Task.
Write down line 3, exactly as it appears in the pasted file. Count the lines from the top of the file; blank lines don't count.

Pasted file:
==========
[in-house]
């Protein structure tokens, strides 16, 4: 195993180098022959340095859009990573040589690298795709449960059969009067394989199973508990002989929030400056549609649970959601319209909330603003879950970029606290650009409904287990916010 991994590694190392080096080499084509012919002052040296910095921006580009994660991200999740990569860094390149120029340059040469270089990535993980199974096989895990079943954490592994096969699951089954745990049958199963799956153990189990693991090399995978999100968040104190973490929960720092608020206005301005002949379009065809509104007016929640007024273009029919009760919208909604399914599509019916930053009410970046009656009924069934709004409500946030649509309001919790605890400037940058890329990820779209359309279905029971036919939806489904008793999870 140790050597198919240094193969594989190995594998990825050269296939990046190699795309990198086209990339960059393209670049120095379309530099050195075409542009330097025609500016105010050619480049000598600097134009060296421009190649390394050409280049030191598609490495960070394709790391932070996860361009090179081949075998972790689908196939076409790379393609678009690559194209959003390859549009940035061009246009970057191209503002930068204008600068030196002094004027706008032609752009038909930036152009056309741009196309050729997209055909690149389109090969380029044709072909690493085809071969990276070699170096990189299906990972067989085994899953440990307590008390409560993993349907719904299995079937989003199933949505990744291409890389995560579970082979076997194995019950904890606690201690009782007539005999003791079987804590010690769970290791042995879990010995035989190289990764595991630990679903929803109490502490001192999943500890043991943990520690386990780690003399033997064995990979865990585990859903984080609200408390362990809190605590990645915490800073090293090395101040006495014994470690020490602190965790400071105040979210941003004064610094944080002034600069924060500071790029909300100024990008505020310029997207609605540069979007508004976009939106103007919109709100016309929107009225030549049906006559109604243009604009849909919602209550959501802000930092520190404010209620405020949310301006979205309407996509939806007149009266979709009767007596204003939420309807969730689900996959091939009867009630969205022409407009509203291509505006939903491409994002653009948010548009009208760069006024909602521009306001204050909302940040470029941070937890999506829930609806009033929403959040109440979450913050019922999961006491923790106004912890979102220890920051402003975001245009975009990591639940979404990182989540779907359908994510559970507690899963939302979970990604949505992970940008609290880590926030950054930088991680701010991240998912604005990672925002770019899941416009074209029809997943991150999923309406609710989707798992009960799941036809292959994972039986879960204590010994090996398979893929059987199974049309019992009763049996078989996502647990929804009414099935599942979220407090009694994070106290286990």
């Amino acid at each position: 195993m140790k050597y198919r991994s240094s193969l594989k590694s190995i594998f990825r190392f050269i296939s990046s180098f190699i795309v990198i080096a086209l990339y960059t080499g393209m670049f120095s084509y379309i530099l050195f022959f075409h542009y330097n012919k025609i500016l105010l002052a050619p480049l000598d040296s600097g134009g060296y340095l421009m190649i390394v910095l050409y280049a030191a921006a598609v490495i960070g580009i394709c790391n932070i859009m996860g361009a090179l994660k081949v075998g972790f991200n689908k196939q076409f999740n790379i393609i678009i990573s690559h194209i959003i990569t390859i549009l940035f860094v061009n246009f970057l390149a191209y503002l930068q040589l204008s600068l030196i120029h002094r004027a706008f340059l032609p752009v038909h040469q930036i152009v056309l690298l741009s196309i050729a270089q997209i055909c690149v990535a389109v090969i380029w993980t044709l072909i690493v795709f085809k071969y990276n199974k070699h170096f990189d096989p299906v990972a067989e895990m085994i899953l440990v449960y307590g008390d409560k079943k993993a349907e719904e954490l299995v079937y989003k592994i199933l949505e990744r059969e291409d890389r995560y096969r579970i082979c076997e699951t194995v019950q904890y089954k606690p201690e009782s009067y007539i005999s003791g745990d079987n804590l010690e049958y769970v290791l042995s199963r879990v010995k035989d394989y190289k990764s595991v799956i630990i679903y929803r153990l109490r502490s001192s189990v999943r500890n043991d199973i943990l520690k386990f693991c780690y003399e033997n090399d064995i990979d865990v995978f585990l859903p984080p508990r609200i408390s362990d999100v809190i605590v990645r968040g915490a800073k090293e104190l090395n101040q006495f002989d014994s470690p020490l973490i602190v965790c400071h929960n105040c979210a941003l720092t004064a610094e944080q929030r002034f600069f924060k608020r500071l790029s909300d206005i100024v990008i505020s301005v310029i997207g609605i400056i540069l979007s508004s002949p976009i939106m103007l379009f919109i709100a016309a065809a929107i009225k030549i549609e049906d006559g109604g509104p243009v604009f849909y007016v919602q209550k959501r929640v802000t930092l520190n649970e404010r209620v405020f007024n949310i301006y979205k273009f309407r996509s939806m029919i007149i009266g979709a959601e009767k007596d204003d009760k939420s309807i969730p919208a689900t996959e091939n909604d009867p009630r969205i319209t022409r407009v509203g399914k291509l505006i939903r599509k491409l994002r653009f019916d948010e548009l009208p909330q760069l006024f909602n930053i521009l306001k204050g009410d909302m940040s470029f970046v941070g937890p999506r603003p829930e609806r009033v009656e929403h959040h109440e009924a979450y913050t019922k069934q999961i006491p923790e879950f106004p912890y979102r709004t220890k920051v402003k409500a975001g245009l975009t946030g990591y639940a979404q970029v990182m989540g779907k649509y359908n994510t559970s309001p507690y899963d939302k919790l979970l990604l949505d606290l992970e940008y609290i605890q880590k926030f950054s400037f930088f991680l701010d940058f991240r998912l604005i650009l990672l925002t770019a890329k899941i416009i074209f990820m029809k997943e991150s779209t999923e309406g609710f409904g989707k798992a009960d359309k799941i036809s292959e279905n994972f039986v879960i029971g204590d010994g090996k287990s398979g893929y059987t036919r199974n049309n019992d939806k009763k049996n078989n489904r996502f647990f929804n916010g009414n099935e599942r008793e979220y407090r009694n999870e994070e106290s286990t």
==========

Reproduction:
């Amino acid at each position: 195993m140790k050597y198919r991994s240094s193969l594989k590694s190995i594998f990825r190392f050269i296939s990046s180098f190699i795309v990198i080096a086209l990339y960059t080499g393209m670049f120095s084509y379309i530099l050195f022959f075409h542009y330097n012919k025609i500016l105010l002052a050619p480049l000598d040296s600097g134009g060296y340095l421009m190649i390394v910095l050409y280049a030191a921006a598609v490495i960070g580009i394709c790391n932070i859009m996860g361009a090179l994660k081949v075998g972790f991200n689908k196939q076409f999740n790379i393609i678009i990573s690559h194209i959003i990569t390859i549009l940035f860094v061009n246009f970057l390149a191209y503002l930068q040589l204008s600068l030196i120029h002094r004027a706008f340059l032609p752009v038909h040469q930036i152009v056309l690298l741009s196309i050729a270089q997209i055909c690149v990535a389109v090969i380029w993980t044709l072909i690493v795709f085809k071969y990276n199974k070699h170096f990189d096989p299906v990972a067989e895990m085994i899953l440990v449960y307590g008390d409560k079943k993993a349907e719904e954490l299995v079937y989003k592994i199933l949505e990744r059969e291409d890389r995560y096969r579970i082979c076997e699951t194995v019950q904890y089954k606690p201690e009782s009067y007539i005999s003791g745990d079987n804590l010690e049958y769970v290791l042995s199963r879990v010995k035989d394989y190289k990764s595991v799956i630990i679903y929803r153990l109490r502490s001192s189990v999943r500890n043991d199973i943990l520690k386990f693991c780690y003399e033997n090399d064995i990979d865990v995978f585990l859903p984080p508990r609200i408390s362990d999100v809190i605590v990645r968040g915490a800073k090293e104190l090395n101040q006495f002989d014994s470690p020490l973490i602190v965790c400071h929960n105040c979210a941003l720092t004064a610094e944080q929030r002034f600069f924060k608020r500071l790029s909300d206005i100024v990008i505020s301005v310029i997207g609605i400056i540069l979007s508004s002949p976009i939106m103007l379009f919109i709100a016309a065809a929107i009225k030549i549609e049906d006559g109604g509104p243009v604009f849909y007016v919602q209550k959501r929640v802000t930092l520190n649970e404010r209620v405020f007024n949310i301006y979205k273009f309407r996509s939806m029919i007149i009266g979709a959601e009767k007596d204003d009760k939420s309807i969730p919208a689900t996959e091939n909604d009867p009630r969205i319209t022409r407009v509203g399914k291509l505006i939903r599509k491409l994002r653009f019916d948010e548009l009208p909330q760069l006024f909602n930053i521009l306001k204050g009410d909302m940040s470029f970046v941070g937890p999506r603003p829930e609806r009033v009656e929403h959040h109440e009924a979450y913050t019922k069934q999961i006491p923790e879950f106004p912890y979102r709004t220890k920051v402003k409500a975001g245009l975009t946030g990591y639940a979404q970029v990182m989540g779907k649509y359908n994510t559970s309001p507690y899963d939302k919790l979970l990604l949505d606290l992970e940008y609290i605890q880590k926030f950054s400037f930088f991680l701010d940058f991240r998912l604005i650009l990672l925002t770019a890329k899941i416009i074209f990820m029809k997943e991150s779209t999923e309406g609710f409904g989707k798992a009960d359309k799941i036809s292959e279905n994972f039986v879960i029971g204590d010994g090996k287990s398979g893929y059987t036919r199974n049309n019992d939806k009763k049996n078989n489904r996502f647990f929804n916010g009414n099935e599942r008793e979220y407090r009694n999870e994070e106290s286990t």